Step 1: Design the path for the output destination - MediaLive

Step 1: Design the path for the output destination

Perform this step if you haven't yet designed the full destination path or paths. If you've already designed the paths, go to Step 2: Complete the fields on the console.

To design the path
  1. Collect the bucket names that you previously obtained from the Amazon S3 user. For example:


  2. Design the portions of the destination paths that follow the bucket or buckets. For details, see the sections that follow.

The syntax for the paths for the outputs

An HLS output always includes three categories of files:

  • The main manifest

  • The child manifests

  • The media files

The following table describes the parts that make up the destination paths for these three categories of files.

The destination paths for these three categories of files are identical up to and including the baseFilename, which means that MediaLive sends all these categories of files to the same folder. The modifiers and file extensions are different for each category of file. When sending to Amazon S3, you must send all the files to the same folder. The downstream systems expect all the files to be together.

File Syntax of the path Example
Main manifest files protocol bucket path baseFilename extension

The path for a main manifest in the bucket sports, with the file name index:

Child manifest files protocol bucket path baseFilename nameModifier extension The path for the child manifest for the high-resolution renditions of the curling output


Media files (segments) protocol bucket path baseFilename nameModifier optionalSegmentModifier counter extension

The path for the file for the 230th segment might be:


These destination paths are constructed as follows:

  • The Amazon S3 user should have provided you with the bucket names.

  • You must determine the following:

    • The folders

    • The baseFilename

    • The modifier

    • The segmentModifier

    See the sections that follow.

  • MediaLive inserts the underscore before the counter.

  • MediaLiveautomatically generates this counter. Initially, this is a five-digit number starting at 00001, and increasing by 1. So 00001, 00002, 00003 and so on. After 99999, the next number is 100000 (six digits), then 100001, 100002, and so on. Then from 999999 to 1000000 (seven digits), and so on.

  • MediaLive inserts the dot before the extension.

  • MediaLive selects the extension:

    • For manifest files – always .m3u8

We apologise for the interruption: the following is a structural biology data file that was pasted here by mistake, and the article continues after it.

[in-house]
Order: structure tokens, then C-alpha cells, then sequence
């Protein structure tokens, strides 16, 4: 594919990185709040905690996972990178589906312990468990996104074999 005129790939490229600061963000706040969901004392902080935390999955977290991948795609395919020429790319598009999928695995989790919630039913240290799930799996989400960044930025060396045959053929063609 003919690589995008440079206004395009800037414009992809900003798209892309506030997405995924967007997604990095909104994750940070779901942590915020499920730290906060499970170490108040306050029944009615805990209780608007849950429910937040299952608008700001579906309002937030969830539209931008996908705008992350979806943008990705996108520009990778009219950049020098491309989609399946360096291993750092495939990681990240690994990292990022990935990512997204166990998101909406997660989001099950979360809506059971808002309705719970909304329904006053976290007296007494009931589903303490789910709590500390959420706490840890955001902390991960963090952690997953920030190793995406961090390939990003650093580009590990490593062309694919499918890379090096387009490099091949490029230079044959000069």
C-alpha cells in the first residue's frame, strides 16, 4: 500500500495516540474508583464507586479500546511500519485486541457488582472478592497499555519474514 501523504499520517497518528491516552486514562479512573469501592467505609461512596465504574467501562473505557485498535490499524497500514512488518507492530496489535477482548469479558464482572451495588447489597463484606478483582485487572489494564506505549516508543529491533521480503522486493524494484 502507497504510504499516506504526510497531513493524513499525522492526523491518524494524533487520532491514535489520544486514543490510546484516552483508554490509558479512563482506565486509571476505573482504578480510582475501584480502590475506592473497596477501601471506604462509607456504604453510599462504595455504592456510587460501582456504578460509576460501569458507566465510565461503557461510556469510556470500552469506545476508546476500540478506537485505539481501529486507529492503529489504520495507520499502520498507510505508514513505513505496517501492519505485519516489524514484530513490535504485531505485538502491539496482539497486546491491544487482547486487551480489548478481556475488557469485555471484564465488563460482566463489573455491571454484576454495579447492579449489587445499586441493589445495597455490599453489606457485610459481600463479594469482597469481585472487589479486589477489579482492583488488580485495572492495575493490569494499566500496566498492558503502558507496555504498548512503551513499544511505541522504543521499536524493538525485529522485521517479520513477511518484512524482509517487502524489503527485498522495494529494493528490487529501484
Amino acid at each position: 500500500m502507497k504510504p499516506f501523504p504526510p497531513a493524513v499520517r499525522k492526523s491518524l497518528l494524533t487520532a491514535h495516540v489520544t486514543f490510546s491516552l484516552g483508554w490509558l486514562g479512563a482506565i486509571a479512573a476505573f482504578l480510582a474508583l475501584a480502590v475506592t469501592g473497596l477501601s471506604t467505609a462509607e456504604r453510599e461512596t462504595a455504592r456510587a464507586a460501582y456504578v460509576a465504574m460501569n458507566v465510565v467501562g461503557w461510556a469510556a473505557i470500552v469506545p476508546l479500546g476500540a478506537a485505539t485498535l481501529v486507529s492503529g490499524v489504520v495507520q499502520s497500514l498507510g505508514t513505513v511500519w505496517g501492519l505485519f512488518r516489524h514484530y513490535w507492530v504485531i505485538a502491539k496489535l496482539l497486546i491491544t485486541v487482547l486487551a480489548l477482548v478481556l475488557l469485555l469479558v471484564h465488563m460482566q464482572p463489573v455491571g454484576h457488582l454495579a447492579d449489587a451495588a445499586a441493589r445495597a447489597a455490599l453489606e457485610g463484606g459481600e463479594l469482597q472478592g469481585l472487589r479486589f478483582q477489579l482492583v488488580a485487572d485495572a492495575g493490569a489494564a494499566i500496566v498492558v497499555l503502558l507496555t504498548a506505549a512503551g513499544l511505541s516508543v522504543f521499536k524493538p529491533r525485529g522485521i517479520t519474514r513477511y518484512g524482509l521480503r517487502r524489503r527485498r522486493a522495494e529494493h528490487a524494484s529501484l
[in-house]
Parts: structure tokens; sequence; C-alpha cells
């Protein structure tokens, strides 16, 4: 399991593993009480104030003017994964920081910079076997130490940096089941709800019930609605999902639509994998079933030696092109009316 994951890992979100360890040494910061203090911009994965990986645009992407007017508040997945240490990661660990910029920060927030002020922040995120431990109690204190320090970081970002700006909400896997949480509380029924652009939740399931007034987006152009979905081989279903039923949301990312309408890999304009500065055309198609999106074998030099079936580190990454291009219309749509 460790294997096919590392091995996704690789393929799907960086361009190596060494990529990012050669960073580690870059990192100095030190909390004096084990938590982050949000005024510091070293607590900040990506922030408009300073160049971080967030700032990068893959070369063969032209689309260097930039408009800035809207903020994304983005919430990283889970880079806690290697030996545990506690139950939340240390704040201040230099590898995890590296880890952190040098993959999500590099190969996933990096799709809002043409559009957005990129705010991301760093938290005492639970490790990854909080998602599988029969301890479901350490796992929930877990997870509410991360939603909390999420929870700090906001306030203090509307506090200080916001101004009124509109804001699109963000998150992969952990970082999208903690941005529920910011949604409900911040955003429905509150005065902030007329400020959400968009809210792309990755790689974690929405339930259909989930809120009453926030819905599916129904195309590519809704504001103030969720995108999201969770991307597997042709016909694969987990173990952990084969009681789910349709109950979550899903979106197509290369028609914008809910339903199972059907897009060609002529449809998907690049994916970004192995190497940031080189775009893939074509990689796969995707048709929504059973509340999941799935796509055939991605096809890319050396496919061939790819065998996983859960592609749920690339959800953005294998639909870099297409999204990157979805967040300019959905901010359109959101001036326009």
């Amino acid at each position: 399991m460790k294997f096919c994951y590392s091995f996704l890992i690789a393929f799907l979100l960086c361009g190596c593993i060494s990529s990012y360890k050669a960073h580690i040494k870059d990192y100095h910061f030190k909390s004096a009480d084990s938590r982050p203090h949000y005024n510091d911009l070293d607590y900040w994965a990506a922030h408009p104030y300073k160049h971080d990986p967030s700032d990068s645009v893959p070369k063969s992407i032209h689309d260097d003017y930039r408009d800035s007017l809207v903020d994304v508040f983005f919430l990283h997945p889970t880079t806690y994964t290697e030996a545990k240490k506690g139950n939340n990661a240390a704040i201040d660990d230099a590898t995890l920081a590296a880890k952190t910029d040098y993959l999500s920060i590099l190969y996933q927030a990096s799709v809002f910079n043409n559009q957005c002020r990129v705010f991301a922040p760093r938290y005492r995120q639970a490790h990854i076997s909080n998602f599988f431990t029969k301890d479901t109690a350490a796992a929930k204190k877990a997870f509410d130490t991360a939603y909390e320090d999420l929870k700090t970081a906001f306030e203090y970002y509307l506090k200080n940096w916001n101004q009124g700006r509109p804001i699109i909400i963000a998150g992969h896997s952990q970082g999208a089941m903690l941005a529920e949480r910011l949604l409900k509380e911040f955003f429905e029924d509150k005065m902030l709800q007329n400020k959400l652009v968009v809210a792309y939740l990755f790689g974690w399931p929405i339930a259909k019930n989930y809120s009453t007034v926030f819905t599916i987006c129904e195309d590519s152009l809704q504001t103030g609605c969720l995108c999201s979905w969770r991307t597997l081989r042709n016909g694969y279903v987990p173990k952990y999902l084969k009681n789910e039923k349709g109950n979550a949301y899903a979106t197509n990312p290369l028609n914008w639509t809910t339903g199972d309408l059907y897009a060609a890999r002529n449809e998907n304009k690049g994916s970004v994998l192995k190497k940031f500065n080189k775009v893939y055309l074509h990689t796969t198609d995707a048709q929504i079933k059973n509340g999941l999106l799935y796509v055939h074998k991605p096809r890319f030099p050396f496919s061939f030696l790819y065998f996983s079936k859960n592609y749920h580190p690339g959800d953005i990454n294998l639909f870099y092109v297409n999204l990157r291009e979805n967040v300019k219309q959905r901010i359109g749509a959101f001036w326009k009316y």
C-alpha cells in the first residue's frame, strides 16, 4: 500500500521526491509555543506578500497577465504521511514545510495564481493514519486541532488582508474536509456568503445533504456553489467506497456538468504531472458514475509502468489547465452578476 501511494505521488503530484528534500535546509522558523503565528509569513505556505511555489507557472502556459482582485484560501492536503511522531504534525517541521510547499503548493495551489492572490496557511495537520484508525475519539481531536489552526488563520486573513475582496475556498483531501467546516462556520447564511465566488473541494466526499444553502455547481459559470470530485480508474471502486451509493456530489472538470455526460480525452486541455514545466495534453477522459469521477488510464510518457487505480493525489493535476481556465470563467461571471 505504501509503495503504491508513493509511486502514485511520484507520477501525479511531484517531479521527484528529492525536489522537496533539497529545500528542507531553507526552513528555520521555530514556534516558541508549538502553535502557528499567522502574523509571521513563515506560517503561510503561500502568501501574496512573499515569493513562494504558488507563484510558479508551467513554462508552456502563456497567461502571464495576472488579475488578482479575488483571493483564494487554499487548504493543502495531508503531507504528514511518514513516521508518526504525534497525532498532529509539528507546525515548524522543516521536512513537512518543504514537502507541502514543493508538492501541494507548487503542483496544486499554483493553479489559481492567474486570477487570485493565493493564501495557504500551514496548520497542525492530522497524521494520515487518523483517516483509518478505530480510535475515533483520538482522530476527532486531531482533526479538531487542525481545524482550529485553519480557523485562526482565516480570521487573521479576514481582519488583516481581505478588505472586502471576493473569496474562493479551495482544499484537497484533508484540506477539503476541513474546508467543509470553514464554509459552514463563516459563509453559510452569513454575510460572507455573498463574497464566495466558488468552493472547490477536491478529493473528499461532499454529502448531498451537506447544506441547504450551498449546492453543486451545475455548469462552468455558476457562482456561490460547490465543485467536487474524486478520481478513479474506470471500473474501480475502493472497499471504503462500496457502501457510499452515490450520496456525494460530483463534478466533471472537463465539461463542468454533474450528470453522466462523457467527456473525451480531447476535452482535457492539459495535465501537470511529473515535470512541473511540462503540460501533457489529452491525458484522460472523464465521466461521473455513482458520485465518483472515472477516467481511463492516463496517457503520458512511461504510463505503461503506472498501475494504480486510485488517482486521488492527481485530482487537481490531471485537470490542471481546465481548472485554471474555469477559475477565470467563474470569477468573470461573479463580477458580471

• For media files – .ts for files in a transport stream, or .mp4 for files in an fMP4 container

Designing the folders and baseFilename

Design a folder path and baseFilename that suits your purposes.

If you have two destinations for each output, the destination paths must be different from each other in some way. Follow these guidelines:

  • At least one of the portions of one path must be different from the other. It is acceptable for all the portions to be different.

    Therefore, if the buckets are different, the folder path and file names for the two destinations can be different from each other, or they can be the same. For example:






  • If the buckets are the same, the folder path and file names for the two destinations must be different from each other. For example:



Designing the nameModifier

Design the nameModifier portions of the file name. The child manifests and media files include this modifier in their file names. This nameModifier distinguishes each output from the other, so it must be unique in each output. Follow these guidelines:

  • For an output that contains video (and possibly other streams), you typically describe the video. For example, -high or -1920x1080-5500kpbs (to describe the resolution and the bitrate).

  • For an output that contains only audio or only captions, you typically describe the audio or captions. For example, -aac or -webVTT.

  • It’s a good idea to start the nameModifier with a delimiter, such as a hyphen, in order to separate the baseFilename from the nameModifier.

  • The nameModifier can include data variables.

Designing the segmentModifier

Design the segmentModifiers portion of the destination path. The segmentModifier is optional, and if you include it, only the media file names include it.

A typical use case for this modifier is to use a data variable to create a timestamp, to prevent segments overriding each other if the channel restarts. For example, assume that you include the timestamp $t$-. Segment 00001 might have the name index-120028-00001. If the output restarts a few minutes later (which causes the segment counter to restart), the new segment 00001 will have the name index-120039-00001. The new file won't overwrite the file for the original segment 00001. Some downstream systems might prefer this behavior.